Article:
Apple to overtake HP as world’s No 1 PC vendor


21 Nov 2011

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The iPad 2

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Apple is expected to overtake HP to be the world’s leading PC vendor by the second half of 2012. Canalys expects full-year 2011 shipments to reach 415m, up 15pc year-on-year, thanks to tablet computer sales.

Tablet computers, in particular the iPad, have radically changed the dynamics of the PC industry over the last year, already propelling Apple into second place in the worldwide PC market in Q3 2011.

Total tablet shipments are expected to reach 59m units by the end of 2011, with Q4 volumes predicted to exceed 22m. While the iPad will dominate in Q4, the recently announced Kindle Fire and Nook Tablet are also anticipated to impact the US market.

“Apple has seen its PC market share expand from 9pc to 15pc in just four quarters, though iPad shipments in its core market – the United States – are likely to come under pressure in Q4 due to the launch of the Fire and Nook at extremely competitive price points,” said Canalys analyst Tim Coulling.

HP and Apple will fight for top position in Q4, but Apple may have to wait for the release of iPad 3 before it passes HP.”

Vendors overall, though, are struggling to compete profitably with Apple, as many toil to produce comparable devices at attractive prices. The release of Android 4.0 (ICS) should, however, bolster tier 1 manufacturers, as combining smartphone and tablet operating systems will enable developers to adapt existing applications to run on tablets.

Conversely, the release’s timing may harm vendors looking to capitalise on strong holiday season sales. Much of the IT channel’s stock now runs on older versions of Android 3.1, and many vendors are not forthcoming with upgrade timescales, which will deter informed consumers.

Ultrabooks to drive notebook sales over the next five years

Notebook sales also helped fuel market growth in 2011, with total shipments anticipated to hit 211m, a 10pc year-on-year increase. Canalys expects ultrabooks, bringing much needed innovation to the category, to drive notebook sales over the next five years. With their differentiated appearance, ultrabooks should spur some consumers to upgrade their existing notebooks.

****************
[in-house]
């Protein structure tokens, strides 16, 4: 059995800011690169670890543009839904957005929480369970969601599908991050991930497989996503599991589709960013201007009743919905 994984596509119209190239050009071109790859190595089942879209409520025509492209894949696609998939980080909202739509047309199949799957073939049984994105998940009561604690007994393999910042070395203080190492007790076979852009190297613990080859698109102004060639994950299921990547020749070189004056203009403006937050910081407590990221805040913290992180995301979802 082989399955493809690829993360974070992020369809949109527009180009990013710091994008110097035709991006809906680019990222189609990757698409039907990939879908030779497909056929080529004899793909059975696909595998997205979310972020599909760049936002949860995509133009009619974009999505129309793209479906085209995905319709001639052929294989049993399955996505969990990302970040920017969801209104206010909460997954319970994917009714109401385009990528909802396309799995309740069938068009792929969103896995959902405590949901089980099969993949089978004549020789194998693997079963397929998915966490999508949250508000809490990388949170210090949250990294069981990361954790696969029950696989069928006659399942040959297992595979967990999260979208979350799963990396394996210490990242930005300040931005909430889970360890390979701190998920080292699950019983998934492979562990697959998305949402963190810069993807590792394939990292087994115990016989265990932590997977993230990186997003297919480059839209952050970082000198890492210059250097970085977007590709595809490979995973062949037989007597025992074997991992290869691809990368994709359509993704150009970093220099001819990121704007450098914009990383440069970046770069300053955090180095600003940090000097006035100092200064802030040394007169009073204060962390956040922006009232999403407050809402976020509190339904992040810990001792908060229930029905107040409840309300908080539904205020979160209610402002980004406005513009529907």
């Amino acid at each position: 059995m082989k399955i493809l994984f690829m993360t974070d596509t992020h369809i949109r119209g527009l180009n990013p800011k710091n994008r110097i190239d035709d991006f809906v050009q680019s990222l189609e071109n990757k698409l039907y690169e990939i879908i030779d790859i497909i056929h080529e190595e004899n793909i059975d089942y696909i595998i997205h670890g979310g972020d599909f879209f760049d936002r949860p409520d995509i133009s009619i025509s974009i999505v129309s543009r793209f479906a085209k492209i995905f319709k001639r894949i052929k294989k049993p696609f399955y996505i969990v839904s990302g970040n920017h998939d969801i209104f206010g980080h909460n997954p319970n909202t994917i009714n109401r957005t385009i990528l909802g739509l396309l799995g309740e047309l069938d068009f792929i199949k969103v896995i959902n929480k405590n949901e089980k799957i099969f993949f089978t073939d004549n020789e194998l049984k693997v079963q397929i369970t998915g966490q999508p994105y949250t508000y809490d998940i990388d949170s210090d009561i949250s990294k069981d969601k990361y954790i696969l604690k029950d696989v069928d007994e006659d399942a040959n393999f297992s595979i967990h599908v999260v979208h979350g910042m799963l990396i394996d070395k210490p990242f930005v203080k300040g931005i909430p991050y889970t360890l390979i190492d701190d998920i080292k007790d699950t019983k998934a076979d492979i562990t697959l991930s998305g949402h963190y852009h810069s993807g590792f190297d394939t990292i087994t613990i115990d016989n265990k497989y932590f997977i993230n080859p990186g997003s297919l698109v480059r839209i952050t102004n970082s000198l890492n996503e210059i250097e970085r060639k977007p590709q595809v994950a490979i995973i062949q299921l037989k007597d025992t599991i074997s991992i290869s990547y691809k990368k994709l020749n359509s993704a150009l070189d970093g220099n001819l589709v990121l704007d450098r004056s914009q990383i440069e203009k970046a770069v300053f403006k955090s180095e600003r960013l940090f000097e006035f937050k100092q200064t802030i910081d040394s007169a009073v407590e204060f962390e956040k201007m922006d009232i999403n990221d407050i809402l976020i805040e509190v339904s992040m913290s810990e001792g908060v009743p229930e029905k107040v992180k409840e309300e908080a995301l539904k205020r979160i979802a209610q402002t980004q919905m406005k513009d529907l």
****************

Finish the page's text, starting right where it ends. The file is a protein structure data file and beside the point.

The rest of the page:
“For ultrabooks to become widespread, prices have to drop considerably,” said Canalys Research Analyst Michael Kauh. “The least expensive models are currently around $800, a real barrier to mass consumer uptake. As more vendors embrace the ultrabook design, component costs should drop and mainstream consumer prices will be achieved.”

On a regional level, Canalys forecasts North America PC shipments to reach 103m for the whole of 2011, with 32m units expected in Q4. Overall volumes in 2011 are anticipated to grow 18pc year-on-year because of the ongoing popularity of tablets. Excluding tablets, the market is predicted to grow at less than 1pc for the year. The United States’ ongoing economic problems have resulted in prices falling to their lowest levels since 2009.

Canalys anticipates the EMEA PC market – excluding tablets – to contract in 2011 at an annual rate of 6pc, although volumes will peak for the year at 30m in Q4. Western Europe is largely responsible for the regional decline because of investor concerns over sovereign debt issues in the Euro Zone. As with the US market, ongoing economic issues will continue to have a negative impact on consumer confidence levels, affecting shipments in Q4 and beyond.

Canalys expects high growth in Latin America and Asia Pacific in Q4, with total volumes for 2011 predicted to reach 40m and 153m. Overall, the BRIC countries will account for 28pc of worldwide PC shipments in 2011.

The Canalys PC market forecast for 2012 highlights challenging conditions during the first half of 2012, as flooding in Thailand continues to severely impact the global hard-disk market. Thailand is responsible for around 40–45pc of the world’s hard disk production, and the business disruption has already led to price rises.

Hard-drive shortages will further reduce inventories and shipments of desktops, netbooks and notebooks in the coming quarters. Canalys believes side effects will include a boost in solid-state drive (SSD) production and lower prices that will benefit tablet and ultrabook vendors. 

John Kennedy